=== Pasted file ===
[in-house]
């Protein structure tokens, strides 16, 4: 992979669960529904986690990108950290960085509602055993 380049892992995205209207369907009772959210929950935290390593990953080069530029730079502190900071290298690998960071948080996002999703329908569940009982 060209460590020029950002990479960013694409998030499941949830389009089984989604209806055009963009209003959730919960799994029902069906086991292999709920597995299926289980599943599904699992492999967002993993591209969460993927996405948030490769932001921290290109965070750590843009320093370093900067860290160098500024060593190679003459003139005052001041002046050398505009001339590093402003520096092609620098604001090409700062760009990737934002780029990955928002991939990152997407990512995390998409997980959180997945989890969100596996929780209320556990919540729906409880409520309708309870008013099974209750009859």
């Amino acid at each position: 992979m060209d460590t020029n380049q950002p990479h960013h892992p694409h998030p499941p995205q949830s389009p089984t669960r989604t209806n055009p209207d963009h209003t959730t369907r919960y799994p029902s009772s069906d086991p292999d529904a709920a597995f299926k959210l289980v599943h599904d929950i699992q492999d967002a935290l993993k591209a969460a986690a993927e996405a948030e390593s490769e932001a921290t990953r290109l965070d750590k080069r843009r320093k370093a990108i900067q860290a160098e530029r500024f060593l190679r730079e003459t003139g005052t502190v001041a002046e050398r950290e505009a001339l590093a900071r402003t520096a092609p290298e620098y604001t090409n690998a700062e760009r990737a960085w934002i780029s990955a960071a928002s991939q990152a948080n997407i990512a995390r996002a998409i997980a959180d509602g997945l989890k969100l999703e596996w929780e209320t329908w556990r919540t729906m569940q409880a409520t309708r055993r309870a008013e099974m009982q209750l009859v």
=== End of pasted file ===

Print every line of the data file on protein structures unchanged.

[in-house]
């Protein structure tokens, strides 16, 4: 992979669960529904986690990108950290960085509602055993 380049892992995205209207369907009772959210929950935290390593990953080069530029730079502190900071290298690998960071948080996002999703329908569940009982 060209460590020029950002990479960013694409998030499941949830389009089984989604209806055009963009209003959730919960799994029902069906086991292999709920597995299926289980599943599904699992492999967002993993591209969460993927996405948030490769932001921290290109965070750590843009320093370093900067860290160098500024060593190679003459003139005052001041002046050398505009001339590093402003520096092609620098604001090409700062760009990737934002780029990955928002991939990152997407990512995390998409997980959180997945989890969100596996929780209320556990919540729906409880409520309708309870008013099974209750009859």
């Amino acid at each position: 992979m060209d460590t020029n380049q950002p990479h960013h892992p694409h998030p499941p995205q949830s389009p089984t669960r989604t209806n055009p209207d963009h209003t959730t369907r919960y799994p029902s009772s069906d086991p292999d529904a709920a597995f299926k959210l289980v599943h599904d929950i699992q492999d967002a935290l993993k591209a969460a986690a993927e996405a948030e390593s490769e932001a921290t990953r290109l965070d750590k080069r843009r320093k370093a990108i900067q860290a160098e530029r500024f060593l190679r730079e003459t003139g005052t502190v001041a002046e050398r950290e505009a001339l590093a900071r402003t520096a092609p290298e620098y604001t090409n690998a700062e760009r990737a960085w934002i780029s990955a960071a928002s991939q990152a948080n997407i990512a995390r996002a998409i997980a959180d509602g997945l989890k969100l999703e596996w929780e209320t329908w556990r919540t729906m569940q409880a409520t309708r055993r309870a008013e099974m009982q209750l009859v």